Thailand’s baht fell after Moody’s Investors Service cut the debt ratings of six European countries including Italy, Spain and Portugal, damping demand for emerging-market stocks.
The currency retreated from near a three-month high and the MSCI Asia-Pacific Index of shares dropped after Moody’s said yesterday the uncertainty over the euro area’s prospects for changing its fiscal and economic framework was among the main reasons for the downgrades. Global funds bought $678 million more Thai equities than they sold this month through yesterday and purchased a net $2.2 billion of government debt, data from the stock exchange and the Thai Bond Market Association show.
“Moody’s downgrade may be regarded as a good excuse for those who want to take profits from the recent appreciation trend,” said Yuji Kameoka, the Tokyo-based chief currency strategist at Daiwa Securities Co. “With Asia’s economic performance, funds are flowing into the region.”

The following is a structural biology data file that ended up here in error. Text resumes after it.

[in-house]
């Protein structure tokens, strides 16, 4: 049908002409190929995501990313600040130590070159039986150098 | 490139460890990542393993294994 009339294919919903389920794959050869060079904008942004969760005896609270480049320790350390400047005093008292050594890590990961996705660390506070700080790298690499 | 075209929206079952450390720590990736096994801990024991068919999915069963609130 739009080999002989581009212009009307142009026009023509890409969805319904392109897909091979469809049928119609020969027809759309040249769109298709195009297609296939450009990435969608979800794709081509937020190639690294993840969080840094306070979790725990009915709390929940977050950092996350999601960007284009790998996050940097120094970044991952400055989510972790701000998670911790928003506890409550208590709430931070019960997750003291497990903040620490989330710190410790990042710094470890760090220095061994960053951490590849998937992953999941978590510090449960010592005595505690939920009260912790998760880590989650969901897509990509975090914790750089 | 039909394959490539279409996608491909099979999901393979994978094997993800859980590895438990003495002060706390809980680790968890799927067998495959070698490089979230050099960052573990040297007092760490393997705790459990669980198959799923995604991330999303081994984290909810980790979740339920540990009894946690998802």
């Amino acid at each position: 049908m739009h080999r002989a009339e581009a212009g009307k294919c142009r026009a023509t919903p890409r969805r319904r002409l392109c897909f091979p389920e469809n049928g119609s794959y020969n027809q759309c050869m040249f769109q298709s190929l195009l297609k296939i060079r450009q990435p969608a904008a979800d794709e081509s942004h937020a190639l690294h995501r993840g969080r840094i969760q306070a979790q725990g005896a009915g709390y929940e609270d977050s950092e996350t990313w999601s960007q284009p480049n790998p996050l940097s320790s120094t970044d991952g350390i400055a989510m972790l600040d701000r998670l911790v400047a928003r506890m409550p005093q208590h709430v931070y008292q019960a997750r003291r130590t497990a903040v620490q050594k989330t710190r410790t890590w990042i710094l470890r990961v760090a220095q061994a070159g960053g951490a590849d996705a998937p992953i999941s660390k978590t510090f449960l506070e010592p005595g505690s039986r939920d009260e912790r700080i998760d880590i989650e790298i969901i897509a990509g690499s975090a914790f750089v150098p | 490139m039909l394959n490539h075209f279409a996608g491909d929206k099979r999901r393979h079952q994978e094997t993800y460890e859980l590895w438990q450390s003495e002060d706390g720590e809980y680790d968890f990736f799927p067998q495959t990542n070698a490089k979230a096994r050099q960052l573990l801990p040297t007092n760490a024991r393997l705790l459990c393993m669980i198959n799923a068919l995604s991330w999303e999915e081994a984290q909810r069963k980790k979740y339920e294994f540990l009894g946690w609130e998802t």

The baht weakened 0.2 percent to 30.87 per dollar as of 3:33 p.m. in Bangkok after touching 30.71 earlier, according to data compiled by Bloomberg. It reached 30.68 on Feb. 9, the strongest level since Nov. 9.
Euro-area finance chiefs will meet in Brussels tomorrow to decide whether to ratify a 130 billion euro ($171 billion) rescue package for Greece.
Thailand’s economy will expand 4.9 percent this year, compared with a previous prediction of 4.8 percent, the central bank said on Feb. 3. The monetary authority cut its growth estimate for 2011 to 1 percent from 1.8 percent the same day.
The yield on the government’s 3.25 percent bonds due June 2017 was steady at 3.14 percent, according to data compiled by Bloomberg.